“Cool,” he announced, “I’m going to bring my baseball bat with me when I go trick or treating, that’ll send them a message.”
With that he walked on, quite happy now he had a plan to deal with the creepy clowns.
His sister looked at me. “I’m not so sure the creepy clowns have too much to worry about from Baseball Bat Boy but I’ll think about it.”
“Okay,” I said as I fell in beside her as we resumed our walk.
My phone buzzed in my pocket. I stopped to get it out. My daughter walked on. The night was nearly fully upon us.
Thirty seconds later I practically bumped into my daughter as I put my phone back in my pocket. She was standing on a patch of grass looking at an old house.
“Creepy,” she whispered.
I looked at the house. It’s one I am familiar with as its on one of my walking routes. I’ve only ever seen it in the day time and it’s definitely on the creepy side. However, here in the near dark of the night it looked positively sinister.
“There’s someone watching us,” my daughter said, her voice hushed.
I looked at the house, in particular at the windows in the centre of its structure. I’d initially thought it was abandoned but every time I walk past it I feel like someone is watching me. However, I wasn’t about to mention this to my daughter!
“Oh, I think there’s been too much creepy talk tonight,” I laughed nervously.
She looked at the house and then she looked back at me.
“No, there’s something in there,” she said, quite certain, “on the other side of that window.”
Silence fell between us. I don’t believe in dismissing my children’s feelings on things. I’ve never uttered the words, “don’t be silly” when it comes to situations where they feel uncertain. I want them to develop and hone their instincts so that they learn to trust them, thereby following them and staying as safe as possible in an increasingly unsafe world. On the other hand I don’t believe in them scaring the shit out of themselves either! There’s a fine line that needs to be tread here and I was grappling to find my way along it in the Brisbane moonlight the other night.
Thankfully, Baseball Bat Boy saved my ass.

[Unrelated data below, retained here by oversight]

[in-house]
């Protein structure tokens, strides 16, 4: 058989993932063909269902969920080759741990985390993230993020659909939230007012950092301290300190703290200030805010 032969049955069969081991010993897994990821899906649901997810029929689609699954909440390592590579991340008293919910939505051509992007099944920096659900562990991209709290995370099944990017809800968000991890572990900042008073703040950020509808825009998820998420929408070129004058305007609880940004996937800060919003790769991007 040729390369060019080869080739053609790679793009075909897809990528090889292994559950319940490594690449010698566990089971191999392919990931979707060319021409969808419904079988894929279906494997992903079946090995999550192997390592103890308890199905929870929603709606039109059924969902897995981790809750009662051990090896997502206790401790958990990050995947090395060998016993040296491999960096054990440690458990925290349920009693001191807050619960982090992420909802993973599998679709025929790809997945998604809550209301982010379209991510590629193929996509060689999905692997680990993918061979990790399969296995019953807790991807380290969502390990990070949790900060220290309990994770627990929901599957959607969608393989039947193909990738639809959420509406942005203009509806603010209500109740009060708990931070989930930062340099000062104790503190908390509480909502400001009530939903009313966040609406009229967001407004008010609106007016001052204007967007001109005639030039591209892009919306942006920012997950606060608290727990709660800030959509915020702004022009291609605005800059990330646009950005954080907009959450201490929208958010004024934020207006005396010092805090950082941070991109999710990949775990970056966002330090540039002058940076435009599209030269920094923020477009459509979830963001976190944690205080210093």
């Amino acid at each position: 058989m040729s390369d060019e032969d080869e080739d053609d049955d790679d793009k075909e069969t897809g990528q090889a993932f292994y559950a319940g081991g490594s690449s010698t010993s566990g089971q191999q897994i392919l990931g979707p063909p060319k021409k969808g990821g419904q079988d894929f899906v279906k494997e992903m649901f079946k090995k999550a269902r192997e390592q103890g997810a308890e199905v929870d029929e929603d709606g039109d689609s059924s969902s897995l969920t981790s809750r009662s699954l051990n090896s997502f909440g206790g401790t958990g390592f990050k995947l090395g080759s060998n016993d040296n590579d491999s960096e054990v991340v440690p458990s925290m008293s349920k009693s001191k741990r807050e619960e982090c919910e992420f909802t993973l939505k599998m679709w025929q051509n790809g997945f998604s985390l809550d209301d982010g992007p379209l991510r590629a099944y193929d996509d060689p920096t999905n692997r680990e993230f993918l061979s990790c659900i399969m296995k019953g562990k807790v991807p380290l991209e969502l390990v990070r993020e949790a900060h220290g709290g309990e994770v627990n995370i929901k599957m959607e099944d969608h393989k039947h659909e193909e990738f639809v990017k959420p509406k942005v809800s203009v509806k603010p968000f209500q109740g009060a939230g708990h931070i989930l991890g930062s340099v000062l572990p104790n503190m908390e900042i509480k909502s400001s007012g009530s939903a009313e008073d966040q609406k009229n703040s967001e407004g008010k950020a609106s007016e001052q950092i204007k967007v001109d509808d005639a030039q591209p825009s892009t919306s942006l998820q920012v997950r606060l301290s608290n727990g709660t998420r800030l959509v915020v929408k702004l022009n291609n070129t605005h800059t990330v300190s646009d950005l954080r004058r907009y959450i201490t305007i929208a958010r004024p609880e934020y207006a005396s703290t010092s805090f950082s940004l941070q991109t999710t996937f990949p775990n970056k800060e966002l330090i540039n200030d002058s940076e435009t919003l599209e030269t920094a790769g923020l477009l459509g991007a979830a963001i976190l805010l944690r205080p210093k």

“Hey!” He shouted from down the street, “what are you two doing? I’m getting creeped out here all by myself!”
“Okay!” I hollered back, “we’re coming!”
I placed my hand in the small of my daughter’s back and gently nudged her along. There was no hesitation on her part but she was still looking up at the window. The very same window I always feel there is someone on the other side of – looking at me as I pass.
Later that night I dreamed of a house from my own childhood, a house I was terrified of. It was a beautiful old property surrounded by ancient trees and it had a huge, shiny green door with an enormous brass knocker. However, to my ten year old’s mind, it always seemed dark. Even on the brightest of days you could never see through its dark windows. I never saw a living soul at that house but always felt like someone was watching me as I walked by. Other kids used to take a shortcut through its grounds or climb its trees on their way home but me, never. I never set foot within its domain.
Was there something sinister there or was my fear of this house a result of my exceptionally overactive childhood imagination – something my daughter has in common with me. I don’t know but I do know this: whenever I’ve trusted my instincts in my life, they’ve never, absolutely never, been wrong.
And on that note I would like to wish you a safe and not too scary Samhain.
It’s that time of year again where children of the western world dress up in an array of costumes and go out, under cover of darkness, to knock on doors, whereupon they trot out the words, “trick or treat” to whoever answers the aforementioned door before sticking a bag under their nose into which they expect to receive all manner of sweets and treats. Ah yes, Halloween, the great American festival of carved pumpkins and children hopped up on sugar and additives. Except it isn’t.